#6 – Work With A Skeleton Crew
This will be a no-brainer for any of you that have already shot with a skeleton crew as the benefits are tremendous. Firstly you’ll save money by having less people to pay every day, as once again even if they are volunteering, you’ll still save money by paying for less food/gas for everyone which can add up very quickly. You’ll also be a lot lighter on your feet so you should be able to work much more quickly and improvise when needed, allowing you to get shots you wouldn’t have otherwise been able to get when working with a larger crew. Just be careful that your crew isn’t too small, as you do need enough hands on set to keep things moving. I think a 5 – 7 person crew is the sweet spot, and if you have 5 – 7 people that are really great at what they do, you’ll be in a great position. On some b-roll days you can go down to 2 – 3 and on specialty days 10 – 12 if needed, but try to keep crew to a minimum whenever possible.
#7 – Hire Non-Union Actors
Many of the best actors out there are part of unions like SAG, but that doesn’t mean that there aren’t extremely talented non-union actors out there too. Going through a union will increase your budget immensely as there are union fees, higher rates for your actors, and time restrictions on how long you can shoot. On such a low budget, you definitely want to avoid any unexpected costs including overtime fees, and going non-union will certainly help your cause. Don’t get discouraged by this though, as you can find really good talent if you just look for it. From my experience, some of the best actors I’ve worked with were non-union – although I had to look a lot harder to find them. As long as you’re willing to put in the time to audition as many people as needed (it may be several hundred or even thousand), you’ll get the right people. At the end of the day no one will care if your actors are SAG members or not if they’re good, so just get the right people.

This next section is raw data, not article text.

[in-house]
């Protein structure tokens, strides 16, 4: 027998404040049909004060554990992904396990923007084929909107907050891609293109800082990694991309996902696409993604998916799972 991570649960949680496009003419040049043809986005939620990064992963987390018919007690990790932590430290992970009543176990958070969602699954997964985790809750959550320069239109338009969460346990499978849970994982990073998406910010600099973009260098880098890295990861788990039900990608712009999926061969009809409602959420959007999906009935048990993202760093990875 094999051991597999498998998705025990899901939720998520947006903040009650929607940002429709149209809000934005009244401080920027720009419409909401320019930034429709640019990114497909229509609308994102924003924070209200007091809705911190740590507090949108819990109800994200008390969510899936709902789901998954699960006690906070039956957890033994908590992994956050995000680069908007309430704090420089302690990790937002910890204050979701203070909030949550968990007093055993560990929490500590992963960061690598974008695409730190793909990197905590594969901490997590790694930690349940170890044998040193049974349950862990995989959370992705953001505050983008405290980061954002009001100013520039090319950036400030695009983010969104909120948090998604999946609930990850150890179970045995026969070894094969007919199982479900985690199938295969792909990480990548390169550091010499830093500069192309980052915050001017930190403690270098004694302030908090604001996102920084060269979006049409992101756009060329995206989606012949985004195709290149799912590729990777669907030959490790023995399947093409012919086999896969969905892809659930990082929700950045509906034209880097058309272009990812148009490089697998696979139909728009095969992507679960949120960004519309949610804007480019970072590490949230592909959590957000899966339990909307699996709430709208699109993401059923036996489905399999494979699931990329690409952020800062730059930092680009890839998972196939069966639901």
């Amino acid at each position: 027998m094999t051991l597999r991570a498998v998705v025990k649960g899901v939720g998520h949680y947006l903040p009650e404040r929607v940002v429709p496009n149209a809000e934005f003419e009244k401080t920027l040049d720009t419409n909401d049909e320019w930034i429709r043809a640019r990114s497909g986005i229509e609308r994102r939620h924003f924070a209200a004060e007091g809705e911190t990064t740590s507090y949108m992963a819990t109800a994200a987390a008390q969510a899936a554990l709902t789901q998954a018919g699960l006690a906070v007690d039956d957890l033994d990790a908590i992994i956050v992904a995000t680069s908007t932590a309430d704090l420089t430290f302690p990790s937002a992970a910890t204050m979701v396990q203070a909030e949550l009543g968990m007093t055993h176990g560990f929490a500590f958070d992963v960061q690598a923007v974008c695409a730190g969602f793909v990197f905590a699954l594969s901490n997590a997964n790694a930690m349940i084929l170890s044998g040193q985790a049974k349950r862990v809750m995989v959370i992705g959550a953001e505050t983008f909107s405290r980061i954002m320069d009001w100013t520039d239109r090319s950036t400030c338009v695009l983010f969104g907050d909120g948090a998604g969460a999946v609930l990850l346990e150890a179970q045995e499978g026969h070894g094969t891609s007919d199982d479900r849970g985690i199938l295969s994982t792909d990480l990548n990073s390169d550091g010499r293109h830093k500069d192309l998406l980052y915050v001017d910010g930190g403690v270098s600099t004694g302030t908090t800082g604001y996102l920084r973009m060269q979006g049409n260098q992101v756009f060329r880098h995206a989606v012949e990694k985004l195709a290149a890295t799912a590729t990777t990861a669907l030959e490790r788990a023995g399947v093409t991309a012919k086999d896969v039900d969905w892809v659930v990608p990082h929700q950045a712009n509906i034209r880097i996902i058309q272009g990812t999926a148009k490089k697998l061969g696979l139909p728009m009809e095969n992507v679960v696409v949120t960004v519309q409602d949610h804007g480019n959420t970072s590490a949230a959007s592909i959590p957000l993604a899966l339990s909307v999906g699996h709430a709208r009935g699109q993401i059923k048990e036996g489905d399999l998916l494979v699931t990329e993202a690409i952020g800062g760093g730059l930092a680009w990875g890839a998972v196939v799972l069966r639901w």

#8 – Get Your Gear For Free
You may already have a 5D kicking around the house, or know a friend that has one. Don’t feel that you need the latest and greatest camera to make your movie shine. Plenty of great films have been shot on DSLR’s or other consumer level cameras and have looked great. It all comes down to the talent of the DP, and a good DP can make a mediocre camera look fantastic. The same goes with other gear – lighting, rigs, grip gear, etc. You don’t need to spend a lot of money on this. If you’re shooting mainly exteriors, you may be able to get away with mainly shooting in natural light and just using bounce boards/negative fill. And for interiors use some practicals and cheap solutions like china balls which look beautiful on camera. You really don’t need to spend a lot on gear to make it look good, just get inexpensive tools that suit your needs and be creative with it.
#9 – Plan Your Meals